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Website Features


This page describes the principle features of the Munger website. In addition, the website has many indexes and other short articles on specific topics related to Munger and his art. The Blue Menu at the left of each page will lead you to all the features of the website.

Document Archive

The website's Document Archive of period materials by and about Munger is organized chronologically. The Document Archive Guide is a fast way to go to a particular period in Munger's life. Each archive entry carries a Sources attribution. The material presented has been collected over 30 years and is still being added to. The startling advances on digitizing newspapers, periodicals, catalogs, and books from the last 200 years has helped with this work tremendously. In addition, many people in the art world have generously provided items from their files.

The Picture Catalog

The main body of this website is an indexed Picture Catalog of the Munger pictures identified during 30 years of research. In the early 1990s, the most complete list of his pictures contained about 70. The initial version of the catalog, released in 1999, contained 173. It now contains over 320. This must be a fraction of Munger's total output and I would be glad to learn about more. For example, a letter he wrote from Venice, Italy, said that he was returning to England with 50 paintings, but this catalog lists just 20. There is a good chance that many early paintings were lost in the fires associated with the great 1906 San Francisco earthquake.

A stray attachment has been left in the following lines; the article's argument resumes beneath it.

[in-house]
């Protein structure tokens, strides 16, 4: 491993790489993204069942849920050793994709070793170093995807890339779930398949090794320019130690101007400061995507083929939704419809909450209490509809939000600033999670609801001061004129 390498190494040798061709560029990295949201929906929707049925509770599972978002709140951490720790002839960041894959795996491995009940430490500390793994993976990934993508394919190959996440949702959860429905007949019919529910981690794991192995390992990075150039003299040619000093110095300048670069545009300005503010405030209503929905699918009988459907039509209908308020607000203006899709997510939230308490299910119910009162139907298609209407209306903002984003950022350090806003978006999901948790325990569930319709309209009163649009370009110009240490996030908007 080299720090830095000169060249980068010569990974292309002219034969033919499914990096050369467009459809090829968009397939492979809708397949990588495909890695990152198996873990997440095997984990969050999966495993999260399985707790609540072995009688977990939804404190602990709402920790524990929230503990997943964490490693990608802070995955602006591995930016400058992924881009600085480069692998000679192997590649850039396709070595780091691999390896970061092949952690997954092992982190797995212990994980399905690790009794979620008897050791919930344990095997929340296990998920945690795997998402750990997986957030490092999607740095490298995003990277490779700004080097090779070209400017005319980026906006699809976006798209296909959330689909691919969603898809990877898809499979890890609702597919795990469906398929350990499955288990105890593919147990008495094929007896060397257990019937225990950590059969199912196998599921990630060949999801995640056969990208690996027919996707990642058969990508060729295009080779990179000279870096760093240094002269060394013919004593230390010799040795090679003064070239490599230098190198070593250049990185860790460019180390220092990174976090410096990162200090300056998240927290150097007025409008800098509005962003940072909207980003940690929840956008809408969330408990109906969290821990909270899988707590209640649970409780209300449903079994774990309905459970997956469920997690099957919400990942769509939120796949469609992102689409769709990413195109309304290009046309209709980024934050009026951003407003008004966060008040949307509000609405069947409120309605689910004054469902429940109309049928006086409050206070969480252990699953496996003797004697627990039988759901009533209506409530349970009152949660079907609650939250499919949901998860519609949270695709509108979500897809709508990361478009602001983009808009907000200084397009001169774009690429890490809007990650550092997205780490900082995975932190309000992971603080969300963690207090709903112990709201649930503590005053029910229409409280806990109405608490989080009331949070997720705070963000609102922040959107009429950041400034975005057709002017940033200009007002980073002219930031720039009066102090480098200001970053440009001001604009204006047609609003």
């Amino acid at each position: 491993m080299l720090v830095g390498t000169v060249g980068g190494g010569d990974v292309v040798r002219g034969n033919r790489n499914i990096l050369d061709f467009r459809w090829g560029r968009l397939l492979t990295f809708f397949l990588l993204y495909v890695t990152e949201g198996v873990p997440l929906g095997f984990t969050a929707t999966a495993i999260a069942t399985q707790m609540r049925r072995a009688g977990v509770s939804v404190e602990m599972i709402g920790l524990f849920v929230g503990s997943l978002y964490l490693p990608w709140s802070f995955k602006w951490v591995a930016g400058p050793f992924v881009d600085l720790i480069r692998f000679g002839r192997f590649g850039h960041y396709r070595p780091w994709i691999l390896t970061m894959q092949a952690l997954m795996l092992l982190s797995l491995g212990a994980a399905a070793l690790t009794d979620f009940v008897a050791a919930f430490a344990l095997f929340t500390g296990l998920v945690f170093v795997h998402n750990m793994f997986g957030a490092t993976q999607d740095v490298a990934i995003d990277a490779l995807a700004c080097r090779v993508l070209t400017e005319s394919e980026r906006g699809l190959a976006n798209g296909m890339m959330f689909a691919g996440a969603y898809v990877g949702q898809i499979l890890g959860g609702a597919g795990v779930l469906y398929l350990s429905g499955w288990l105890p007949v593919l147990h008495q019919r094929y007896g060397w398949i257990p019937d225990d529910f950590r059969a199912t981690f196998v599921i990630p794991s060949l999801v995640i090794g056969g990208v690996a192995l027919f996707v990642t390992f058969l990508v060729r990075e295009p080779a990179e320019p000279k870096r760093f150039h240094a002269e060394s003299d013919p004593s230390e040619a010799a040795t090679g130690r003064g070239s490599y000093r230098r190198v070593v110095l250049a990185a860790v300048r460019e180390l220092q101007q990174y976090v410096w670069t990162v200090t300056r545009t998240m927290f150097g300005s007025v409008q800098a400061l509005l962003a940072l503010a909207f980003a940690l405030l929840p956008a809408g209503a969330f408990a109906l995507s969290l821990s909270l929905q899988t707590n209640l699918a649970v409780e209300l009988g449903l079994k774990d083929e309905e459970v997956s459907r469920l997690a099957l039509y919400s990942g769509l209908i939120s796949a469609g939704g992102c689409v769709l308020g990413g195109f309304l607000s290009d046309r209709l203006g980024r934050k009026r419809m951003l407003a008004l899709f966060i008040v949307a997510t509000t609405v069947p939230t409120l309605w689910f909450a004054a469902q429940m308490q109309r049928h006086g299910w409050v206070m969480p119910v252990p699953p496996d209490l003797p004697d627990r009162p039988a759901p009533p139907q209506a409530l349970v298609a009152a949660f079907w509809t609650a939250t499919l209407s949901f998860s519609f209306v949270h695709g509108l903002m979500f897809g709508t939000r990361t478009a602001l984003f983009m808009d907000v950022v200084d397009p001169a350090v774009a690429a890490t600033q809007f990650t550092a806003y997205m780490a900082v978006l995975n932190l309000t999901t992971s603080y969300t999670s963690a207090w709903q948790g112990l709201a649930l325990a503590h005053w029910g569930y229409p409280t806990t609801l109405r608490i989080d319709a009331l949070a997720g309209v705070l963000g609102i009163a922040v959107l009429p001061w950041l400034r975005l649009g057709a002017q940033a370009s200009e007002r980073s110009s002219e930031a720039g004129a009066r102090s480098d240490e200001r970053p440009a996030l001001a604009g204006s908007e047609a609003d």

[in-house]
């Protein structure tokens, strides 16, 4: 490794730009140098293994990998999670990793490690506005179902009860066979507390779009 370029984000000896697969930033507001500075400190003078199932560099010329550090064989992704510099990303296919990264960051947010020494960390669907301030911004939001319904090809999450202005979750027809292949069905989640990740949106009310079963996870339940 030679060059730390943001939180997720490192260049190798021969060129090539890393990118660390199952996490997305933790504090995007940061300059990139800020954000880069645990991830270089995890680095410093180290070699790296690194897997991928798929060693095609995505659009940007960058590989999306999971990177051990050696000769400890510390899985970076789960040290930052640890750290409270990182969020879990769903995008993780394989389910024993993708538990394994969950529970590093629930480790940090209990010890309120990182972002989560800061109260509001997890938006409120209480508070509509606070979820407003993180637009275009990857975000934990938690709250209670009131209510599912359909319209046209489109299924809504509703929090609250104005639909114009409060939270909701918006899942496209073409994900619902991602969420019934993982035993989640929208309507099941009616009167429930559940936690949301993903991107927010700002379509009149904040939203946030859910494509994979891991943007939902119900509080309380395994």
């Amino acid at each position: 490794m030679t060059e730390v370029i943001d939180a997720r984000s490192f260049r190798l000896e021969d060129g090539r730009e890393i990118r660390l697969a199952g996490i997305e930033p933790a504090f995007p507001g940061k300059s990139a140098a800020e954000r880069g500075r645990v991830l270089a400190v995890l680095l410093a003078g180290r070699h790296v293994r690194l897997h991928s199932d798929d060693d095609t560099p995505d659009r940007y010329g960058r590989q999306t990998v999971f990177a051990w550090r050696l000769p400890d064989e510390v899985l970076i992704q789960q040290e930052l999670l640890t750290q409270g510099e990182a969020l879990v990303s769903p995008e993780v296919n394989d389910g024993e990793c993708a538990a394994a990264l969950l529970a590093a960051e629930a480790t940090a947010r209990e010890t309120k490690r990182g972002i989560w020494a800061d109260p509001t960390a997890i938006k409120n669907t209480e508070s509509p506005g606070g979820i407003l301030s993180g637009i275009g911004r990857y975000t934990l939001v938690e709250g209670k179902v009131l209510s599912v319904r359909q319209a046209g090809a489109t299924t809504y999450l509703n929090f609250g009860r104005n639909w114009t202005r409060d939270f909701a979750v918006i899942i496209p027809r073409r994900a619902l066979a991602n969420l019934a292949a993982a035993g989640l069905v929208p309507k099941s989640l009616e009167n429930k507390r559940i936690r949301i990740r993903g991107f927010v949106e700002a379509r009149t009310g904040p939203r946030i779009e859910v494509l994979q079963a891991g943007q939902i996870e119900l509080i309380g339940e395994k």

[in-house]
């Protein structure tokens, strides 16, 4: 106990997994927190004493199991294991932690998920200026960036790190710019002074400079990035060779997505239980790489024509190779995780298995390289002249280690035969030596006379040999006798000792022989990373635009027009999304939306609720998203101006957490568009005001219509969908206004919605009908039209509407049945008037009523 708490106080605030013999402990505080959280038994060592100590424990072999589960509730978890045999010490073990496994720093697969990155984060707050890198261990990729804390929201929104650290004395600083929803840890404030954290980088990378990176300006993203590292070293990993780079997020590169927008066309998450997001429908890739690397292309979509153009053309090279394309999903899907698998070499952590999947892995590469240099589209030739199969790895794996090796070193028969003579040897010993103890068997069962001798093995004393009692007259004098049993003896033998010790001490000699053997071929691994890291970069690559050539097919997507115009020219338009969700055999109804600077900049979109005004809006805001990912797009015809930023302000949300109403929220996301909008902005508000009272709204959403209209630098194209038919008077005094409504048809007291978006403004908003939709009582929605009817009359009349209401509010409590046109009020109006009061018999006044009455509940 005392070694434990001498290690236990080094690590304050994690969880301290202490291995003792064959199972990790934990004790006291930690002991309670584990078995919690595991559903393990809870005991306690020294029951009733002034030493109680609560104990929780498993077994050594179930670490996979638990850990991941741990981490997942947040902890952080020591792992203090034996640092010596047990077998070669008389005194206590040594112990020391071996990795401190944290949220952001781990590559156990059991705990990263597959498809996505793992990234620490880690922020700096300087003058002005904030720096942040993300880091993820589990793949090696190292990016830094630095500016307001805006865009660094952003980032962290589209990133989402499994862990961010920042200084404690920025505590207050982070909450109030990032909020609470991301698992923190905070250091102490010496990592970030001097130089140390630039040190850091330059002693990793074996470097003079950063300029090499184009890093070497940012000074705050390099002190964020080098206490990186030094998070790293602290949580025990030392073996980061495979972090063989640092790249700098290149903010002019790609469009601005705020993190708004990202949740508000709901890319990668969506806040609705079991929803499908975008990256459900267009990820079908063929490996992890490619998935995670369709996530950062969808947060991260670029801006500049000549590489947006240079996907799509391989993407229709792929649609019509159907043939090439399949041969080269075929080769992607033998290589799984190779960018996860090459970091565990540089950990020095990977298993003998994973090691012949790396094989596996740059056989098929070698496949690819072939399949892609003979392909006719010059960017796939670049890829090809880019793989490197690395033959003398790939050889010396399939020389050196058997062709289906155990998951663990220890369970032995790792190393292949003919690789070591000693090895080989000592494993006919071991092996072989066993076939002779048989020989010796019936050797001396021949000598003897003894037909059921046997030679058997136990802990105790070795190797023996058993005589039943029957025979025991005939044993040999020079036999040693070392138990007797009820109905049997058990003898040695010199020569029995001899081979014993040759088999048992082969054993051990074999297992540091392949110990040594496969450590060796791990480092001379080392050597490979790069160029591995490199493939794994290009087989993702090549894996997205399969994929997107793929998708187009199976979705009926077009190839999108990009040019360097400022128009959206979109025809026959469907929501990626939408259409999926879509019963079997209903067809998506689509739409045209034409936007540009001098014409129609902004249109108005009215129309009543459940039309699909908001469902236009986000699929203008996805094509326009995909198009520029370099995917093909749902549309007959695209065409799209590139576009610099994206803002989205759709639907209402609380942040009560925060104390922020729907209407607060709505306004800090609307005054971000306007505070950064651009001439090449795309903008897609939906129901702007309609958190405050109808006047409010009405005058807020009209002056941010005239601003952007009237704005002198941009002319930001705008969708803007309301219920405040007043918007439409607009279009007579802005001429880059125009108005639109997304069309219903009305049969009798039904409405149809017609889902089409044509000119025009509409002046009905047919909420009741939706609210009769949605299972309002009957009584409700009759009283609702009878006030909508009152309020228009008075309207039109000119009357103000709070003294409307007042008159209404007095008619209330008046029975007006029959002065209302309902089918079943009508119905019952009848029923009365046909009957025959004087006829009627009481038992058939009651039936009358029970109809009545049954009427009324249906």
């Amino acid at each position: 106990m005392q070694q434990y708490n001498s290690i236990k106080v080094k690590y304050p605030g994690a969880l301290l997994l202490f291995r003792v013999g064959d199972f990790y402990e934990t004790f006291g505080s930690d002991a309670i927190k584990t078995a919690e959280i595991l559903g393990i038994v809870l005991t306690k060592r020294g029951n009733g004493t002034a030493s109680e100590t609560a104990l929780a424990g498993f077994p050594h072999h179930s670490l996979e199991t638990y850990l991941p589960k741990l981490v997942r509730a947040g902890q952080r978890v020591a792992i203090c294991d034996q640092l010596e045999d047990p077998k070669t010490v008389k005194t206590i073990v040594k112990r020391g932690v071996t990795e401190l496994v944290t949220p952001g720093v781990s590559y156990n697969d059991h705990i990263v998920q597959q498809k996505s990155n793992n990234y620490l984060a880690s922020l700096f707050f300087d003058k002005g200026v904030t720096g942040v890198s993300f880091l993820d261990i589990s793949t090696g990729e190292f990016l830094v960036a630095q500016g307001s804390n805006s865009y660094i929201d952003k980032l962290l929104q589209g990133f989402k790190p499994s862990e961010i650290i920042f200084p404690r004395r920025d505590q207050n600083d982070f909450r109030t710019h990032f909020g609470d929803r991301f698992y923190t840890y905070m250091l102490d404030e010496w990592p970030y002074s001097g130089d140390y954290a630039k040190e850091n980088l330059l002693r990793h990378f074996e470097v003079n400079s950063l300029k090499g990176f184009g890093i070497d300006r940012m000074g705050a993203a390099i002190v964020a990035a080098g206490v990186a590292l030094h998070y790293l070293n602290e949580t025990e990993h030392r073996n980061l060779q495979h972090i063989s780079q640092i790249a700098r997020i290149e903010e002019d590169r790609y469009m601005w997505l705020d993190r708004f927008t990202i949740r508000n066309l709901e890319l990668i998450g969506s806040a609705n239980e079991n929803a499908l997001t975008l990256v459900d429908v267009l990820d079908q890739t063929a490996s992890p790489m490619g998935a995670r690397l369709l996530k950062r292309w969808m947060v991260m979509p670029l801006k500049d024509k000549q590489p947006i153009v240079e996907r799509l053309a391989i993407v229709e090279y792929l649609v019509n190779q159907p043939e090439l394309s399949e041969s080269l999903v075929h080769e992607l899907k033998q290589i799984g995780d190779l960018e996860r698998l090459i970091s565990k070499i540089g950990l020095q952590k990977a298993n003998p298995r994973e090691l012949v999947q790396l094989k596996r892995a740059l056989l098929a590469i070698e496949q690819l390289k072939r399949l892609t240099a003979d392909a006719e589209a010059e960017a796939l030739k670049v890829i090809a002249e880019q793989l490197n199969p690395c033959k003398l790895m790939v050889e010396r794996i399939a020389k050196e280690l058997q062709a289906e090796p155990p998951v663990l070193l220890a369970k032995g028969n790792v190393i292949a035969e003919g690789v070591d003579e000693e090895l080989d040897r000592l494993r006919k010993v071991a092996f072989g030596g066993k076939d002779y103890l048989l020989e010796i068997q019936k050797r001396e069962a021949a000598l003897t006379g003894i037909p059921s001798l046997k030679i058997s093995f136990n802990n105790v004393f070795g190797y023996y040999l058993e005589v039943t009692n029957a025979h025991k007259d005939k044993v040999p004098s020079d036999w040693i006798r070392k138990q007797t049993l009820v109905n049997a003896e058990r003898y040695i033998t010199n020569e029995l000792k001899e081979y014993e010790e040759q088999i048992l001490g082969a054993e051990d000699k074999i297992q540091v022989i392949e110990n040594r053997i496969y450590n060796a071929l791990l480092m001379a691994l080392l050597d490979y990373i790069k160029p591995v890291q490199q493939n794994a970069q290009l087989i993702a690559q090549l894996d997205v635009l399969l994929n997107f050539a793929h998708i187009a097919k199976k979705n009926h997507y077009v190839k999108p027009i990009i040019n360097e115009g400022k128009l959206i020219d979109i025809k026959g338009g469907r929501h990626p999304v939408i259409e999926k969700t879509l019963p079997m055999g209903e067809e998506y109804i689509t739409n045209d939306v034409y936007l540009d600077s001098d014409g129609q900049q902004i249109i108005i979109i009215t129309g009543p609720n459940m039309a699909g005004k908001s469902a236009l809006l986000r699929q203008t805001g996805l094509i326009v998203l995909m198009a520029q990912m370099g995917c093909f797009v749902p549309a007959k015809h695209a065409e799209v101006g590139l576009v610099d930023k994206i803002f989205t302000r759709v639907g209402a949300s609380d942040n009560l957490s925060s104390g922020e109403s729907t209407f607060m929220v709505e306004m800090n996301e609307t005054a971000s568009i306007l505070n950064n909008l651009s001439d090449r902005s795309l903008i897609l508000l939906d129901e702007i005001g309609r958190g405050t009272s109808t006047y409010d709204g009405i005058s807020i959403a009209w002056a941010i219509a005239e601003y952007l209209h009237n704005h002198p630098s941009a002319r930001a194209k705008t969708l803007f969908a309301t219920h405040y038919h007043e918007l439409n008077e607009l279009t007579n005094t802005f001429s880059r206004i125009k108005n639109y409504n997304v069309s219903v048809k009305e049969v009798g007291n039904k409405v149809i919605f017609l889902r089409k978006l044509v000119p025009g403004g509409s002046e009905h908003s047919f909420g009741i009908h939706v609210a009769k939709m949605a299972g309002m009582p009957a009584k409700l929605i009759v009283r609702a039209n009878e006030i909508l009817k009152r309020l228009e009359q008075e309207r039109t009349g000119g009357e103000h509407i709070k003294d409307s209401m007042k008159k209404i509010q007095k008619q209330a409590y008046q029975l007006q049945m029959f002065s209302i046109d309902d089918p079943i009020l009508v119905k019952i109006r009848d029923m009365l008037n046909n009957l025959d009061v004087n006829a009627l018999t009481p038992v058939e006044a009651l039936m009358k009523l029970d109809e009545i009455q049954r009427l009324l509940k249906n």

In this catalog the pictures are grouped by geographic locale. Within each locale pictures are ordered by height, then width. Since reported dimensions of paintings are quite unreliable, measurements are rounded to the nearest half inch, with .25 inch rounded down and .75 inch rounded up. The "Next" and "Prev" controls follow this order. Each picture entry provides title, height x width in inches, medium, inscriptions, labels, and when available an image. The prospect and signifigance may be discussed. In addition, recent public appearances of the painting in print and/or an exhibition, recent auction records, and notes on provenance are presented.

Most items in the catalog are paintings, but in the catalog also contains chromolithographs, etchings, and a drawing

The Geologic Survey Prints are chromolithographic plates from the 1878 book Systematic Geology by Clarence King, volume 1 of the U.S. govenment's 40th Parallel Survey report. The list of illustrations for that book states that the plates are "after studies by Gilbert Munger." These plates help in the identification of paintings.

The etchings in the catalog include four book plates that appeared in a visitor's guide to Washington D.C. published in 1868. Several reports indicate that after moving to London Munger did a good business in etchings for the Fine Art Society. The etchings included here are a Barbizon landscape, a view of the ships in an English herring fleet, and five views of the Inns of Court in London.

Finally, the copied drawing #265 is the earliest picture we have from Munger. In it we see the extraordinary ability to draw that underlies his work.

Images of Pictures

The Image Manipulation page describes how the picture images in catalog enties have been prepared. In some cases these images are from low quality sources, for example photocopies of auction catalog pages. Some images came into my hands already in the digital domain with low resolution, thus limiting the presentation quality. Nevertheless, I stick to the principle that some image is better than no image.

Abbreviations

The following abbrevations are used in the catalog entries:

  • "IAP" indicates a reference number from the Smithsonian's Inventory of American Paintings.
  • "QFD" indicates a plate numbers in Gilbert Munger: Quest for Distinction, Afton Historical Society Press, MN, 2003.
  • Tweed 2003 Exhibition identifies pictures included in Tweed Museum Munger exhibition.
  • Two letter postal abbrevations are used for US state names in many places.

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© Michael D. Schroeder 2 May 2007; Updated 4 July 2022.